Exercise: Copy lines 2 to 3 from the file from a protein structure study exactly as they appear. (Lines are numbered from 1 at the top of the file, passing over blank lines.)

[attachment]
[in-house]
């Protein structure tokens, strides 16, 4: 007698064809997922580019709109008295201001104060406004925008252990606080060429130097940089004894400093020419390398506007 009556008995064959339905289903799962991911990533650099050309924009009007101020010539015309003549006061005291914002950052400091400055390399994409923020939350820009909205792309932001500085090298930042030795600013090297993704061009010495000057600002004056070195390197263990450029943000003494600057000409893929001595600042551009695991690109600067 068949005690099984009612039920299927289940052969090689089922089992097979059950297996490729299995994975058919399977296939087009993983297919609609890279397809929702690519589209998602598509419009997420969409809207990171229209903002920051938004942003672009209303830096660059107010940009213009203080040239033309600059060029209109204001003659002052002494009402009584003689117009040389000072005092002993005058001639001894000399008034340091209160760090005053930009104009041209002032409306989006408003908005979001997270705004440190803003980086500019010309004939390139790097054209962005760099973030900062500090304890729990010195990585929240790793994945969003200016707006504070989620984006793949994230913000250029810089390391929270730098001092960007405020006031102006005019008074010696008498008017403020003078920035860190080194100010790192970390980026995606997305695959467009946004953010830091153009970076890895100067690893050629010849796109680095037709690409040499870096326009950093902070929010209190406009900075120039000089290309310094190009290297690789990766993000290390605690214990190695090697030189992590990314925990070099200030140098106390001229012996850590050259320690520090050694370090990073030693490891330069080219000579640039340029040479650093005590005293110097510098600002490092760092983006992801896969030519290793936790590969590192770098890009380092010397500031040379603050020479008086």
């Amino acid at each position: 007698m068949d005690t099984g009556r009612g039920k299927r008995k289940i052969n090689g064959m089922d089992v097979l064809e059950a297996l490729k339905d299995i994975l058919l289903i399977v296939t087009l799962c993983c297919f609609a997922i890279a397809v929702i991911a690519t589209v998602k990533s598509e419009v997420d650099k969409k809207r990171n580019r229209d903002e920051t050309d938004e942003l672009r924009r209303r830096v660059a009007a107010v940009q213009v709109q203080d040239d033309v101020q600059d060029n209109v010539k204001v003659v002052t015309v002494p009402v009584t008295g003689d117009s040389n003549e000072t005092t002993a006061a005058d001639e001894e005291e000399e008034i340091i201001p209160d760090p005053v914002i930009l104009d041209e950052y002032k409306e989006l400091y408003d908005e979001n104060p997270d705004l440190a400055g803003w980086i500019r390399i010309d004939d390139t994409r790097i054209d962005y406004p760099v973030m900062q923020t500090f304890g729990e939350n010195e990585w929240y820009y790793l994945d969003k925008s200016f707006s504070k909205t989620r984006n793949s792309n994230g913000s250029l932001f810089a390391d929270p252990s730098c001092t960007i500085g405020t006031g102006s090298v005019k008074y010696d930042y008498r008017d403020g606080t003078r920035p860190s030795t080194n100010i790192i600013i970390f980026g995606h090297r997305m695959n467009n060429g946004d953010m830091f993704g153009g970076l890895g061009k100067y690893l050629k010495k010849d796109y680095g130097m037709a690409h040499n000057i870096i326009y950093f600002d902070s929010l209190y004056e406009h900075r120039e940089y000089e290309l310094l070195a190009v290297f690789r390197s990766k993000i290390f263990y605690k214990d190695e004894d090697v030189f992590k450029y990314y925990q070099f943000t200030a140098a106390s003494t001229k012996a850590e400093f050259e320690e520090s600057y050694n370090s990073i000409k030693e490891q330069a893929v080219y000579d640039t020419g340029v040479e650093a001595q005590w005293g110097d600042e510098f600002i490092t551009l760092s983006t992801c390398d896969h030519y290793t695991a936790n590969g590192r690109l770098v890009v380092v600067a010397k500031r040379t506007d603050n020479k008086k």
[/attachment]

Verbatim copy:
């Protein structure tokens, strides 16, 4: 007698064809997922580019709109008295201001104060406004925008252990606080060429130097940089004894400093020419390398506007 009556008995064959339905289903799962991911990533650099050309924009009007101020010539015309003549006061005291914002950052400091400055390399994409923020939350820009909205792309932001500085090298930042030795600013090297993704061009010495000057600002004056070195390197263990450029943000003494600057000409893929001595600042551009695991690109600067 068949005690099984009612039920299927289940052969090689089922089992097979059950297996490729299995994975058919399977296939087009993983297919609609890279397809929702690519589209998602598509419009997420969409809207990171229209903002920051938004942003672009209303830096660059107010940009213009203080040239033309600059060029209109204001003659002052002494009402009584003689117009040389000072005092002993005058001639001894000399008034340091209160760090005053930009104009041209002032409306989006408003908005979001997270705004440190803003980086500019010309004939390139790097054209962005760099973030900062500090304890729990010195990585929240790793994945969003200016707006504070989620984006793949994230913000250029810089390391929270730098001092960007405020006031102006005019008074010696008498008017403020003078920035860190080194100010790192970390980026995606997305695959467009946004953010830091153009970076890895100067690893050629010849796109680095037709690409040499870096326009950093902070929010209190406009900075120039000089290309310094190009290297690789990766993000290390605690214990190695090697030189992590990314925990070099200030140098106390001229012996850590050259320690520090050694370090990073030693490891330069080219000579640039340029040479650093005590005293110097510098600002490092760092983006992801896969030519290793936790590969590192770098890009380092010397500031040379603050020479008086």
């Amino acid at each position: 007698m068949d005690t099984g009556r009612g039920k299927r008995k289940i052969n090689g064959m089922d089992v097979l064809e059950a297996l490729k339905d299995i994975l058919l289903i399977v296939t087009l799962c993983c297919f609609a997922i890279a397809v929702i991911a690519t589209v998602k990533s598509e419009v997420d650099k969409k809207r990171n580019r229209d903002e920051t050309d938004e942003l672009r924009r209303r830096v660059a009007a107010v940009q213009v709109q203080d040239d033309v101020q600059d060029n209109v010539k204001v003659v002052t015309v002494p009402v009584t008295g003689d117009s040389n003549e000072t005092t002993a006061a005058d001639e001894e005291e000399e008034i340091i201001p209160d760090p005053v914002i930009l104009d041209e950052y002032k409306e989006l400091y408003d908005e979001n104060p997270d705004l440190a400055g803003w980086i500019r390399i010309d004939d390139t994409r790097i054209d962005y406004p760099v973030m900062q923020t500090f304890g729990e939350n010195e990585w929240y820009y790793l994945d969003k925008s200016f707006s504070k909205t989620r984006n793949s792309n994230g913000s250029l932001f810089a390391d929270p252990s730098c001092t960007i500085g405020t006031g102006s090298v005019k008074y010696d930042y008498r008017d403020g606080t003078r920035p860190s030795t080194n100010i790192i600013i970390f980026g995606h090297r997305m695959n467009n060429g946004d953010m830091f993704g153009g970076l890895g061009k100067y690893l050629k010495k010849d796109y680095g130097m037709a690409h040499n000057i870096i326009y950093f600002d902070s929010l209190y004056e406009h900075r120039e940089y000089e290309l310094l070195a190009v290297f690789r390197s990766k993000i290390f263990y605690k214990d190695e004894d090697v030189f992590k450029y990314y925990q070099f943000t200030a140098a106390s003494t001229k012996a850590e400093f050259e320690e520090s600057y050694n370090s990073i000409k030693e490891q330069a893929v080219y000579d640039t020419g340029v040479e650093a001595q005590w005293g110097d600042e510098f600002i490092t551009l760092s983006t992801c390398d896969h030519y290793t695991a936790n590969g590192r690109l770098v890009v380092v600067a010397k500031r040379t506007d603050n020479k008086k």